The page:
Parliament on Wednesday approved the Digital Personal Data Protection Bill that introduces several compliance requirements for the collection and processing of personal data and provisions for up to Rs 250 crore penalty for any data breach.
The government expects to implement Digital Personal Data Protection Act 2023 within 10 months. The Lok Sabha approved the Bill on August 7, and with the Rajya Sabha giving its consent on Wednesday, the parliamentary approval process is complete. The Bill will now go to the President for assent, after which it will become law. Moving the bill for consideration and passage in the Upper House of Parliament, Union IT Minister Ashwini Vaishnaw said, “It would have been good, had the opposition discussed the bill today (in the House). But no opposition leader or member is concerned over the rights of the citizens”.
The Bill provides for how companies should process users’ data. It allows companies to transfer users’ data abroad and gives the government power to seek information from firms and issue directions to block content on the advice of a data protection board appointed by the Union government. “We have started work on implementation. This kind of legislation will require a 6-10 month kind of frame. We will take every step with proper checks and balances. It is a guesstimate. We might do it faster than that,” Vaishnaw told reporters. The government has been in the process of introducing a standalone data protection legislation since 2018.
The Bill applies to the processing of digital personal data in India, where the personal data is either collected in digital form or in a non-digitised format and subsequently digitised. The bill defines ‘personal data’ broadly to include any data about an individual who is identifiable or in relation to such data. ‘Digital personal data’ is defined to mean personal data in digital form. While the Bill gives the government powers to exempt state agencies from the law, it allows users the right to correct their personal data. The Bill has, however, been criticised by some. Digital rights advocacy group The Internet Freedom Foundation pointed out that the law does not contain any meaningful safeguards against “over-broad surveillance”, while the Editors Guild of India has said it affects press freedom and dilutes the Right to Information law.
AIADMK M Thambidurai had raised the issue of the medical data of politicians getting reported in the media and it should be protected as personal data. Vaishnaw said the DPDP 2023 will not overwrite sectoral rules and rules for media will be as per existing related laws. “However, the healthcare department should not leak someone’s personal data without proper consent,” he said. All in all, the Digital Personal Data Protection Bill or Data Protection Bill in short, provides for the processing of digital personal data recognising the rights of individuals to safeguard their information and the need to process personal data for lawful purposes.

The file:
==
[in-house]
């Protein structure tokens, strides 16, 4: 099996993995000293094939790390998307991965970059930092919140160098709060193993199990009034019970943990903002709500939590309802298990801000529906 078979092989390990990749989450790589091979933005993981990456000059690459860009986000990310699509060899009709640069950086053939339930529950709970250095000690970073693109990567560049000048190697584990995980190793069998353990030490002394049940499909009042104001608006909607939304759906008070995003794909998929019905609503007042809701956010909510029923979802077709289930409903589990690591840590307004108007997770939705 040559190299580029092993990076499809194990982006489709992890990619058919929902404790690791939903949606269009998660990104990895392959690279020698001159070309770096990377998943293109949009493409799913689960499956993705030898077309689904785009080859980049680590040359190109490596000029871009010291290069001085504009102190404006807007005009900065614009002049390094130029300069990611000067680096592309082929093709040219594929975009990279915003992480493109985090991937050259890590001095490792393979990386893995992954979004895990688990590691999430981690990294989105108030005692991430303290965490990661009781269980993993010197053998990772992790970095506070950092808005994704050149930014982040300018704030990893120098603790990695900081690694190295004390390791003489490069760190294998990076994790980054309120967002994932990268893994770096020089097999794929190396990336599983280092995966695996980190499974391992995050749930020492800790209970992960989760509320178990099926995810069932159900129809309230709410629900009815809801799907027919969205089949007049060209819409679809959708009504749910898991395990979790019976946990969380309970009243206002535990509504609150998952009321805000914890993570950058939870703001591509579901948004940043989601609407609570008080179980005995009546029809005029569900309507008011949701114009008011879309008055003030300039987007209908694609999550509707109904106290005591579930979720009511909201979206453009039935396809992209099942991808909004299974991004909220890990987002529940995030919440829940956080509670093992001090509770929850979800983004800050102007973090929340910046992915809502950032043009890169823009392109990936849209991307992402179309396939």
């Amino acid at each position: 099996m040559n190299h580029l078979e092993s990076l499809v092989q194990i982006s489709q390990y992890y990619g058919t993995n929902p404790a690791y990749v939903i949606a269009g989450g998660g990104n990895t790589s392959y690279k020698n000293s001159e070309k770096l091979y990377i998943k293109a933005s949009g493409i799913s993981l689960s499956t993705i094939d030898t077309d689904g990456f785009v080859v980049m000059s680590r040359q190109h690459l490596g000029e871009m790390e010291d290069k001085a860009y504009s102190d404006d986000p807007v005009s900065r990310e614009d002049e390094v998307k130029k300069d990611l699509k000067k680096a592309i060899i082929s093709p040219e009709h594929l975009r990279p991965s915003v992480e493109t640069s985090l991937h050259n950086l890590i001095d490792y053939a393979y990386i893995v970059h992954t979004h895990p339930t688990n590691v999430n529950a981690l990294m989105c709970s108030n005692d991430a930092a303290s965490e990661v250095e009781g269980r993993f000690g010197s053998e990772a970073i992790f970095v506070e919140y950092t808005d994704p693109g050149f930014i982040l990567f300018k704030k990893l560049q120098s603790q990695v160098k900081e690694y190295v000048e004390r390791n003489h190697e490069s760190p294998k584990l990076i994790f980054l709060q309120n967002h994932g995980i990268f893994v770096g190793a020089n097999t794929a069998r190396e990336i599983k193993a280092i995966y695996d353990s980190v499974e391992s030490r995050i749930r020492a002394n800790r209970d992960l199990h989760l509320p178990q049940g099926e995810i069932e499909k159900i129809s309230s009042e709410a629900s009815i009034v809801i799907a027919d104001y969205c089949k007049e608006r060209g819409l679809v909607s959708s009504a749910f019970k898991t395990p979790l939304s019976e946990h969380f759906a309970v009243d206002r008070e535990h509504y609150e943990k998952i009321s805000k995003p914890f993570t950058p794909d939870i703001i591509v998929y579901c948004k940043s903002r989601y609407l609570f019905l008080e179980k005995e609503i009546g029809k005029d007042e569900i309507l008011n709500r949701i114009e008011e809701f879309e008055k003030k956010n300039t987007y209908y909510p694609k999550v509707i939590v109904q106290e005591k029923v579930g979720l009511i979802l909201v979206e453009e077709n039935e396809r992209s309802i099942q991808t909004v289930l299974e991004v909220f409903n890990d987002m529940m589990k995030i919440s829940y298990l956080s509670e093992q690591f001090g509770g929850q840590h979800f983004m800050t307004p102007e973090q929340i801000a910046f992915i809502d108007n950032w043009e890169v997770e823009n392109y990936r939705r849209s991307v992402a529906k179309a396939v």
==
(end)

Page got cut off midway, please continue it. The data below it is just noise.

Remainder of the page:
It defines personal data breach as unauthorised processing of personal data or accidental disclosure, acquisition, sharing, use, destruction of or loss of access to personal data, that compromises the confidentiality, integrity or availability of personal data. It classifies the data ecosystem into Data Fiduciaries (who determines the purpose and means of processing personal data) and Data Principal (individual to whom the personal data belongs), laying down obligations and dos and dont’s for the former and specifying the rights and duties of the latter. The minister said an independent Data Protection Board (DPB) will be created, which is “digital by design”, and will provide similar access to justice to people across the country in the same way as privileged people in cities like Delhi and Mumbai.
Vaishnaw said that the subject of Data privacy comes under centre and bills will evolve over a period of time. When asked if there will be a state-level DPB, the minister said that bodies like DPB are created at the Union level to check misuse of jurisdiction by rule violators. Personal data can be processed only for a lawful purpose for which an individual has given consent and for certain legitimate uses. Referring to certain principles on which the bill is based, Vaishnaw said that according to the principle of legality, the data of a person has to be taken based on prevailing laws and cannot be used for the purpose beyond which it has been collected. The motion to send the bill to the select committee of Parliament by Rajya Sabha members John Brittas and V Sivadasan was not moved due to their absence in the house when the bill was put for a vote.
While the Bill was passed amid a walkout by the opposition members, Vaishnaw said that he has individually discussed the Bill with very vocal leaders in the opposition, and they have appreciated the bill. He, however, slammed the opposition for not participating in the discussion over the bill. “Opposition has no interest in the rights of 140 crore people. They should have also participated and joined everyone in passing the bill,” Vaishnaw said. Shardul Amarchand Mangaldas and Co-Partner Hemant Krishna feels the implementation of the DPDP will give control to citizens and businesses over collecting and processing data. “With the strides made by AI, personal data can be processed with unprecedented velocity and sophistication. Ironically, despite the volume and variety of personal data in India, due to the absence of a proper privacy framework, citizens have not had sufficient control over their data and businesses have struggled to find legitimate ways to collect and process personal data. That is all set to change when the DPDP Bill becomes law.”